This is the last week before election — Monday, October 2nd. They have now a full-fledged Socialist ticket in town so that it will be a three cornered fight for First Selectman: Guion on Republican, Bill Davis of Nichols on Democrat and Flick of Chestnut Hill on Socialist. Sexton has been quieter lately although he is probably behind the recent move to embarrass me by presenting a petition asking me to call a special town meeting for the purpose of placing Town Clerk and Tax Collector on a salary basis instead of, as they are at present, on a fee basis. I am refusing to do this because I believe it is illegal for the town to vote to do something which the state legislature does not give a town power to do. Schwimmer, the new judge and Bill Davis both signed the petition. Mr. Judd, the Tax Collector for 19 years, has resigned, which is quite a blow to those who knew how well he does his work. Mr. Monroe Blackman has been nominated to fill the office. Most people seem to think that the Republicans will again win and there are some who say that I will go in and by a bigger majority that I ever got, but you never can tell, and if I’m not reelected, while it will cramp me financially, it will give me more time to devote to boosting up my business. Well, I’ll know more about it next time I write you.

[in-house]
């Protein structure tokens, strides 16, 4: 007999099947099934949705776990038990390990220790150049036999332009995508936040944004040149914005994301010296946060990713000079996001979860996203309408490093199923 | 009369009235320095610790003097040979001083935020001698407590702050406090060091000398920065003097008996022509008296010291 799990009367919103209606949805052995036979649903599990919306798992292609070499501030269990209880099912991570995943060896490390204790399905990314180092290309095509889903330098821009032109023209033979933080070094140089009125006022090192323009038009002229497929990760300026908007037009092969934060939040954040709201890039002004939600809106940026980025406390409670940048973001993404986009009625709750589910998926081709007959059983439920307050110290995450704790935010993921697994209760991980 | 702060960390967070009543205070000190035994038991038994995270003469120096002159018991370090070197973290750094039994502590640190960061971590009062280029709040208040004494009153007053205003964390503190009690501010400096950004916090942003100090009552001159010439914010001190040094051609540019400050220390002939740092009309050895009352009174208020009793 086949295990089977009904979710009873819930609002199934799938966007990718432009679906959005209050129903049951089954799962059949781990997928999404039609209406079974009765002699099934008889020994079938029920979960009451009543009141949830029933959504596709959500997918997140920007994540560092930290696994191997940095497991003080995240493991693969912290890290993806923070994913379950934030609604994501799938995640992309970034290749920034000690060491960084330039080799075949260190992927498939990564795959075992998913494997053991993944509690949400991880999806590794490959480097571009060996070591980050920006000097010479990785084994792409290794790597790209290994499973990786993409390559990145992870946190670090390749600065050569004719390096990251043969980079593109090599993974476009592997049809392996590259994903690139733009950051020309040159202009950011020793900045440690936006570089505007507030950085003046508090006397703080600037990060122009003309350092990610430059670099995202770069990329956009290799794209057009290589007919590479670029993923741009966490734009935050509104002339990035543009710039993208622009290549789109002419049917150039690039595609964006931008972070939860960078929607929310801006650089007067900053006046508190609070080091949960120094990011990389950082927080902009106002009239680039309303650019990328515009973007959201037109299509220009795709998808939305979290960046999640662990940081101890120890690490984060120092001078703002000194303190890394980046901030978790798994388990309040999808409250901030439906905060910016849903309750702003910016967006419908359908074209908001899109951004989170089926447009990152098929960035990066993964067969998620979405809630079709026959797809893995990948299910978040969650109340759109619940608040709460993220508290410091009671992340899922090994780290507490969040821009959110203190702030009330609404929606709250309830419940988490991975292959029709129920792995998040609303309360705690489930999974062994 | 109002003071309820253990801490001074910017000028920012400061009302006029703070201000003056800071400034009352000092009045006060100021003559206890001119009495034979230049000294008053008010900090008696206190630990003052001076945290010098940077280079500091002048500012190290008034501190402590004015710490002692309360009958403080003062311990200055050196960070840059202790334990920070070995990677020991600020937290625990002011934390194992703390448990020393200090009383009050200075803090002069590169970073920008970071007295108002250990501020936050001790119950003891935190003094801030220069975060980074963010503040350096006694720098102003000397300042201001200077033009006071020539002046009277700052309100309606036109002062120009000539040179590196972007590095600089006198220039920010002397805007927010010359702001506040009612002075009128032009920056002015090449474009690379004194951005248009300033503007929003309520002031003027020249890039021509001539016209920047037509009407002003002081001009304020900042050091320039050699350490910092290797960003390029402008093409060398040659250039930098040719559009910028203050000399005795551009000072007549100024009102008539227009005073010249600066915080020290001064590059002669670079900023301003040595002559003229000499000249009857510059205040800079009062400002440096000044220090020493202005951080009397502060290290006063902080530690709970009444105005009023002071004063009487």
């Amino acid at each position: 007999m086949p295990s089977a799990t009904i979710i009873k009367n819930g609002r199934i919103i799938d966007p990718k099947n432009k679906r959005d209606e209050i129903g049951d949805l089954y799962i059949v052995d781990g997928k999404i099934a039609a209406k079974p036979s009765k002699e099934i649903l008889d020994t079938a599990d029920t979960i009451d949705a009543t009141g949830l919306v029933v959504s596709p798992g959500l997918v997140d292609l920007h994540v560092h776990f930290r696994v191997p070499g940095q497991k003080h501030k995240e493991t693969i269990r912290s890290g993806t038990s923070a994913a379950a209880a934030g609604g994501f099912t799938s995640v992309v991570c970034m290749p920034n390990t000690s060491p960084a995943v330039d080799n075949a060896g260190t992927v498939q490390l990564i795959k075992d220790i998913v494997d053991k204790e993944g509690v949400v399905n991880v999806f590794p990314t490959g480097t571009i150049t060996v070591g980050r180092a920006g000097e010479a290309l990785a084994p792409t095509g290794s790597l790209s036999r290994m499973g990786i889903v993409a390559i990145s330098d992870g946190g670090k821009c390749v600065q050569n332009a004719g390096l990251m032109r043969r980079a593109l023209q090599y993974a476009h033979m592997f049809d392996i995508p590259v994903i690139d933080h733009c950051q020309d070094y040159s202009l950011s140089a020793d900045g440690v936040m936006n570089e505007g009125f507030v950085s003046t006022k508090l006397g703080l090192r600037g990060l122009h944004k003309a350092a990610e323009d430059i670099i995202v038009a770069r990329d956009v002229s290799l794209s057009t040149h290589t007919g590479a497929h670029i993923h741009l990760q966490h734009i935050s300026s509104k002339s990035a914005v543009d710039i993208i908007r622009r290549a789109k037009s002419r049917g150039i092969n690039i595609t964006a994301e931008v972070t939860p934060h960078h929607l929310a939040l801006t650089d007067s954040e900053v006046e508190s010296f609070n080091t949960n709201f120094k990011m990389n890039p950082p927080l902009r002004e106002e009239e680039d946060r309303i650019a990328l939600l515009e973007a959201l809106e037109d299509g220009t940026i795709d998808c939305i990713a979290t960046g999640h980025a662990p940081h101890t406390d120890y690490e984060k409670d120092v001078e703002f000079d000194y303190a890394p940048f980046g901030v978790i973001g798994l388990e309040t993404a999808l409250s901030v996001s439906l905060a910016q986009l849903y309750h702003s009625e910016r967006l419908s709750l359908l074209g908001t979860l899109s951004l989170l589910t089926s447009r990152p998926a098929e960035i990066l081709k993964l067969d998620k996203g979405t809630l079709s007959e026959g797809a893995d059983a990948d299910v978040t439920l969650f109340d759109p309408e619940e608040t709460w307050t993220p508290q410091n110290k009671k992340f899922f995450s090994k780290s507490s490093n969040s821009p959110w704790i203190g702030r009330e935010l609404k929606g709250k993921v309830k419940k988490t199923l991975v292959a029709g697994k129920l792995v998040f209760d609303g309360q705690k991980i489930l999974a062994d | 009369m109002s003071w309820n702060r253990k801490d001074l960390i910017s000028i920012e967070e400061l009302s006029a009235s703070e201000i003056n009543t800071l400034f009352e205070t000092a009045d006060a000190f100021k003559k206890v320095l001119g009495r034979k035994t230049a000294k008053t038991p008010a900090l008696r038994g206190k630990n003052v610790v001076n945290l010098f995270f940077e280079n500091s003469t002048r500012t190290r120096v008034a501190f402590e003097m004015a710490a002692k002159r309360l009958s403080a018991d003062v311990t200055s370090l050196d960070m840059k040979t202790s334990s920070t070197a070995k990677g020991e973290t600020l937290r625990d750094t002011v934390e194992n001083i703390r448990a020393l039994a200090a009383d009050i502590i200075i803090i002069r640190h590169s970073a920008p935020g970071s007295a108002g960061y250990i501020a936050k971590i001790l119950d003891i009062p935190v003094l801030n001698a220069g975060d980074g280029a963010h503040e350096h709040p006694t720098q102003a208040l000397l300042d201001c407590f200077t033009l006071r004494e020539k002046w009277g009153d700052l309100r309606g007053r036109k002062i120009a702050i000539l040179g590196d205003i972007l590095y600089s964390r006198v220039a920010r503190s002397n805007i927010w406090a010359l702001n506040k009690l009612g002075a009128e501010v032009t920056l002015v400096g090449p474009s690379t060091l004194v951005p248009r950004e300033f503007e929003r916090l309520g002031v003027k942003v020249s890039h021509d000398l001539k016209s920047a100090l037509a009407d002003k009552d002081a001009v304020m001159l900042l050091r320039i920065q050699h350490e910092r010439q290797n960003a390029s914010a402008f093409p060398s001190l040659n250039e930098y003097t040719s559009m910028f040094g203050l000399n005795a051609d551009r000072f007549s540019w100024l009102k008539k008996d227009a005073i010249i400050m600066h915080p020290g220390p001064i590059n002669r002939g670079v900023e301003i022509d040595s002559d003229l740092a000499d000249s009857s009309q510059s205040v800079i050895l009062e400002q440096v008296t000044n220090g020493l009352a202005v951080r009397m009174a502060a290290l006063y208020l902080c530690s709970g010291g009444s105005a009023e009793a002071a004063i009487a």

I understood Dan to say you have his watch which he asked you to keep for him when he was out in the bush. Do any of your men from New York come to visit you through whom I can send some small parcels down to you by or who would take back with them some small article like a watch? The more I think of it the less I like the smuggling idea mentioned in my last letter, but I do want in some way to evidence, at Christmas time, the fact that those at home have remembered you in some tangible manner.

Mike Whitney is building a house across the road from his parents place and is trying to get it finished before the new year. Dan goes back to college today. Dan has not yet heard definitely from Alaska and is beginning to question the wisdom of starting at so late a date for so distant a point. He may go back to Connecticut State College, now that he has received part of his back salary.

Dave is tackling his school work with interest and the determination to make good his first year (in High School), particularly in Latin. That’s all the news I can think of now, so until a week from today, as always, your loving    DAD

For the rest of the week, I will be posting another letter from Grandpa to Lad which is full of local news about friends and family.

Judy Guion

Venezuelan Adventure (33) – Directions For Unit # 83 – September 7th and 9th, 1939

We are sending a 4 speed box via a hired truck to San Joaquin this morning.  He will also carry a mechanic from here to make the installation and return the old box here.  Kindly see that this man gets the box and correctly.  He is a new man and we do not know how much work he can do without supervision.

Mr. Grant brought the chofer in from # 83 with the advice that Mr. Langdon said I was to do what ever I wanted with him as he ripped the box out of # 83.  He claims that he was operating this unit without brakes and that Mr. Langdon new of this condition.